arrangements of the architecture develop."(9) Bernard
Tschumi continued by stating that architecture "is
always hiding behind drawstrings, behind words, behind precepts,
behind habits, behind technical constraints. Yet it is the very
difficulty of uncovering architecture that makes it intensely desirable."(10)
animated, the images are palimpsests motivated by information
and provocation that if given enough attention should
draw one into the tide pools of an imaginal depth. "Perhaps
by seeing how surfaces 'color' depths, we might contemplate our
or the contrast between apparent things and hidden things."(11)
though in most past digital projects I coded hyperlinks within
the text, here there are none. One reason I moved away from this
the World Wide Web has made hypertext ubiquitous and presumably
less startling and unfamiliar, the cognitive problems remain.
Research continues to show that people who read linear text
comprehend more, remember more, and learn more than those who
read text peppered with links." (12)
we arrive at my signature trope "invagination," that, simply
explained, engenders fragments of other voices into
sentences as stratified embedments. However, invaginations are
not like salting sentences with shards. Rather, they open ground
to expose a narrative's artifacts.
to my concept of
place is "electracy," which "is
to digital media what literacy is to print,"(13) publishing
within access to other writers, photographers, scholars, and general
readers around the world. Learning from them, and from those
who came before.
Work to Text,"(14) Roland
Barthes opened the path that several decades later
led me to Digital Literary Art. Earlier, he wrote: "We read
a text (of
pleasure) the way a fly buzzes around a room:
with sudden, deceptively decisive turns, fervent and futile."(15) A
new genre requires a new way of reading. So I'd
like to muse that Barthes was anticipating how to read texts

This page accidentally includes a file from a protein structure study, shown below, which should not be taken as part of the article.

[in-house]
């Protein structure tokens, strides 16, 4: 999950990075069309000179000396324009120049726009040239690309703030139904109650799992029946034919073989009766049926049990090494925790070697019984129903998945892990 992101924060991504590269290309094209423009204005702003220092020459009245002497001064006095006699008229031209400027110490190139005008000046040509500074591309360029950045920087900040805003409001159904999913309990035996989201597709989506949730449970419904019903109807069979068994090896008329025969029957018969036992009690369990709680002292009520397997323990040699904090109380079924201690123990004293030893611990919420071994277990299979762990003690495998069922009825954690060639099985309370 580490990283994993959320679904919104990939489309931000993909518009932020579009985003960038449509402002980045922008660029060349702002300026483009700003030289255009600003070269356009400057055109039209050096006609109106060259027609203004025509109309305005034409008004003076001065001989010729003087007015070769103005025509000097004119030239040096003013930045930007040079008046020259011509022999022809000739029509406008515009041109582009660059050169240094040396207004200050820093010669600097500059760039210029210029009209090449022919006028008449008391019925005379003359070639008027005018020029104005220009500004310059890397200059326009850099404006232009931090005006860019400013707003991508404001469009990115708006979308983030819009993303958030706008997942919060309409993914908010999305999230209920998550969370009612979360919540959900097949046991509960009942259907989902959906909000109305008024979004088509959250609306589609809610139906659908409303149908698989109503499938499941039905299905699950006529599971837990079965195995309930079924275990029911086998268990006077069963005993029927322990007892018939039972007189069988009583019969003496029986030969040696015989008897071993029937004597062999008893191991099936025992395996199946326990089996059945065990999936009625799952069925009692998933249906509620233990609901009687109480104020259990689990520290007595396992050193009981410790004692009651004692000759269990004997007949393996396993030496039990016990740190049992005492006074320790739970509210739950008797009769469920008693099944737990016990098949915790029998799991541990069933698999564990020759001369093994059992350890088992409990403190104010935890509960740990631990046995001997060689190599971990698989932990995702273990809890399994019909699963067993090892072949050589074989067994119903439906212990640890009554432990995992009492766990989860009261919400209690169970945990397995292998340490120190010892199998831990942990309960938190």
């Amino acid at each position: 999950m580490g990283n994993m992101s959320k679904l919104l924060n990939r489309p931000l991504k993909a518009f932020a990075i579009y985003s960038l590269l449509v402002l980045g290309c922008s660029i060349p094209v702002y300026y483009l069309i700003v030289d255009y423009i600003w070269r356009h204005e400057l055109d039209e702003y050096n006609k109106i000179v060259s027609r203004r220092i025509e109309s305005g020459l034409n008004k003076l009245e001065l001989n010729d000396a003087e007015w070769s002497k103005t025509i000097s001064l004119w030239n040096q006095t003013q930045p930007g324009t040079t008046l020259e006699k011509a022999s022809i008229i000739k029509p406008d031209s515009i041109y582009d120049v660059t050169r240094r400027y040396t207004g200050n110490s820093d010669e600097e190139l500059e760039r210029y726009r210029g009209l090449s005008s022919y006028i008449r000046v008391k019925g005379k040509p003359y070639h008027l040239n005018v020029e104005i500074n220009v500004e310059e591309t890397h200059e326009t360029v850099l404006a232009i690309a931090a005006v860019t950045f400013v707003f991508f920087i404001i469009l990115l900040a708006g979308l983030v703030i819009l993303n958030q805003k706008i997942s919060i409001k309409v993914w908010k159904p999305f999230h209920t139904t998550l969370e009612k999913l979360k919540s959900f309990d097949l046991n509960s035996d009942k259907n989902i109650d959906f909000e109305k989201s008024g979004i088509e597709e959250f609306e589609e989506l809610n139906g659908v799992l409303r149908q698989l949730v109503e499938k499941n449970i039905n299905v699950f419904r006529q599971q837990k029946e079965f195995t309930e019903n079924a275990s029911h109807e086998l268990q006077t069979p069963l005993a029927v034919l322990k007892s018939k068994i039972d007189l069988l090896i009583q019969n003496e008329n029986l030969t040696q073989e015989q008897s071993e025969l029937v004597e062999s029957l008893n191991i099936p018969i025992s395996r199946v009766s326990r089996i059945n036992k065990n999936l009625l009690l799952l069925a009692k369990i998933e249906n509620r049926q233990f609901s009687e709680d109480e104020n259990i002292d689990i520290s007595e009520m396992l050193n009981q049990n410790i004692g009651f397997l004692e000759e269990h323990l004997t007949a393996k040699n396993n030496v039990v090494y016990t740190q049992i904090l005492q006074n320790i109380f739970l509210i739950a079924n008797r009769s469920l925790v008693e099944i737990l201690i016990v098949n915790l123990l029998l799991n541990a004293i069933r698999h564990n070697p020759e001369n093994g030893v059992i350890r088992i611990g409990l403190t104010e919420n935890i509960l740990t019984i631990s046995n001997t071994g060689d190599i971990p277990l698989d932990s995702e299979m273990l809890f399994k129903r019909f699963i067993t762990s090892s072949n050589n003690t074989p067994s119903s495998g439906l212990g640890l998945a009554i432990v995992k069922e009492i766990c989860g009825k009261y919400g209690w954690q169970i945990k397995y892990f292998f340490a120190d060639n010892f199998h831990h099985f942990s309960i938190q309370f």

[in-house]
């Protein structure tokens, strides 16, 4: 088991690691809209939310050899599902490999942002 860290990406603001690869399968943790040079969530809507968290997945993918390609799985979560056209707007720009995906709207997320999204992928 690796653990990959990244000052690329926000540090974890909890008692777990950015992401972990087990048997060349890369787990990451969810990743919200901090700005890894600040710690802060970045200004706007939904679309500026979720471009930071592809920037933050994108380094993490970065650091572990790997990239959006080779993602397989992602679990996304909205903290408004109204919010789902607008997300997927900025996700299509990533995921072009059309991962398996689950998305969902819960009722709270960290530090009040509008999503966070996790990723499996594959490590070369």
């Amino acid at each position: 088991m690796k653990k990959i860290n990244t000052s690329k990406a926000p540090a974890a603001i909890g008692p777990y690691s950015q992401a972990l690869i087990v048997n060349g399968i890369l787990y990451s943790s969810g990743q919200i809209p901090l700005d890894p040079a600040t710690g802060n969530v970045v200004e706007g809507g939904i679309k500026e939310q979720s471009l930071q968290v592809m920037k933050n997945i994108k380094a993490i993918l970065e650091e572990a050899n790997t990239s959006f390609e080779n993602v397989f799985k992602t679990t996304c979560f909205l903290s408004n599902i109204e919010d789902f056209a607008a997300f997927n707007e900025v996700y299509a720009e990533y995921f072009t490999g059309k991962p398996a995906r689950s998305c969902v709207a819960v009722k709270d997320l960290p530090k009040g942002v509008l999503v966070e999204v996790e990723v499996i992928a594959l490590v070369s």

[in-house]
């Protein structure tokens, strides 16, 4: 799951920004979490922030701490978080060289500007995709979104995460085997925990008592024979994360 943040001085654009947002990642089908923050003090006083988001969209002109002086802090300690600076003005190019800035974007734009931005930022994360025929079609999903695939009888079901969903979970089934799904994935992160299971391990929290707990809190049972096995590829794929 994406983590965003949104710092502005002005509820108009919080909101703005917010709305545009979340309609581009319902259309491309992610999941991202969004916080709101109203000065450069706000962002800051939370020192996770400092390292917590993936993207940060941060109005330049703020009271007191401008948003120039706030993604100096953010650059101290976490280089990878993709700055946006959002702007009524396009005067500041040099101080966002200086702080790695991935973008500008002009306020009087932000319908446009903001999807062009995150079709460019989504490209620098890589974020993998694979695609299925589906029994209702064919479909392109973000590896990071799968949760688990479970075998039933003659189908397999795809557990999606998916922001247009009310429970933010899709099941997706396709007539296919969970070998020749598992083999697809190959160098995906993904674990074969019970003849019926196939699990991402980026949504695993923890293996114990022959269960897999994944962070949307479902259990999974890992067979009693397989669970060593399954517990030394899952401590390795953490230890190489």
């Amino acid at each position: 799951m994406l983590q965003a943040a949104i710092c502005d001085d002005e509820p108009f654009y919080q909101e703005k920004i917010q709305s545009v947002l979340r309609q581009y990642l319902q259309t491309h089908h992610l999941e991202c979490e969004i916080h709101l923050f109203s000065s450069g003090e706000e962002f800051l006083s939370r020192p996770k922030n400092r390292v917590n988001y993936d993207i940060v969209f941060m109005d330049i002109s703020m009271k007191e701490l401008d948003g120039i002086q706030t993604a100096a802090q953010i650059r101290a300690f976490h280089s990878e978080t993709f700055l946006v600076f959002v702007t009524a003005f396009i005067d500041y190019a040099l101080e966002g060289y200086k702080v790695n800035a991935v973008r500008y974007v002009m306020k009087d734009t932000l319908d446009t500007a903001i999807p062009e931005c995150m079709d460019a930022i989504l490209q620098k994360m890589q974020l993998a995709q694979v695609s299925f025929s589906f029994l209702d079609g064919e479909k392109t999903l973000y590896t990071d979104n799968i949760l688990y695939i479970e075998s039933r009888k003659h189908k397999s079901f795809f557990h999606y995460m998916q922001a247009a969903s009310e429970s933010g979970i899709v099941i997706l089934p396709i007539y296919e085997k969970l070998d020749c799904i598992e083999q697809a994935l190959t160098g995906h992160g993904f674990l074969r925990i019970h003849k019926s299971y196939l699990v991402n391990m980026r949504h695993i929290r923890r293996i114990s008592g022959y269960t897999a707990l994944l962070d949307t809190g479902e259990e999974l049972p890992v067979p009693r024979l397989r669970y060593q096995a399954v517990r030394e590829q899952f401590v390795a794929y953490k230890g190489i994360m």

such as these in a way that circulates the pleasure
I felt while creating and being created by them.
Designed at screen resolution 1600
X 900 pixels.
Casey, E.S. (1998) The Fate of Place. Berkeley: University
of California Press.
2- Sardello, R. (1982) "City as Metaphor." Spring Journal. 3-
Casey, E. (1982) “Getting Placed.” Spring Journal.
3- Turner, V. (1982 ) "Images of Anti-Temporality: An Essay in the Anthropology
of Experience." Harvard Theological Review (April).
4- Pilgrim, R.B. (1986) "Intervals (Ma) in Space and Time:
Foundations for a Religio-Aesthetic Paradigm in Japan." History
cognitive mapping's ability: G. Simeon, Eskimo Wayfinding and Spatial Orientation.
Unpublished Manuscript. National Museums of Canada.
5- Connah, R. (2001) How Architecture Got its Hump. Cambridge: MIT
6- Aeschylus (1957) "Prometheus Bound." In, L.R. Lind, Editor, Ten
Greek Plays. Cambridge: The Riverside Press.
7- Hersh, J. (1982) "Model-Making and the Promethean Ego." Spring
8- Hillman, J. (1975) The Dream and the Underworld. New York: Harper & Row.
9- Le Corbusier. (1994) Paraphrased from, B. Colomina, Privacy and Publicity.
Cambridge: MIT Press.
10- Tschumi, B. (1994) Architecture and Disjunction. Cambridge:
11- Sailer, S.S. (1996) "On the Redness of Salmon Bones, the Communicative
Potential of Conger Eels, and Standing Tails of Air: Postmodern Images." Word & Image.
12- Carr, N. (2010) “The Web Scatters Focus, Rewires Brain." Wired.
24 May. http://www.wired.com/magazine/2010/05/ff_nicholas_carr/all/1
13- Ulmer, G. L. (2003). Internet Invention: From Literacy to Electracy.
New York: Longman.
14- Barthes, R. (1978) In, Image-Music-Text. New York: Hill and
15- Barthes, R. (1975) The Pleasure of the Text. New York: Hill
Susan Rowland, my wife and lover, forever.
For Steven, Barbara, Lucy and Annie Goldman.
5/ 2010- 3/ 2011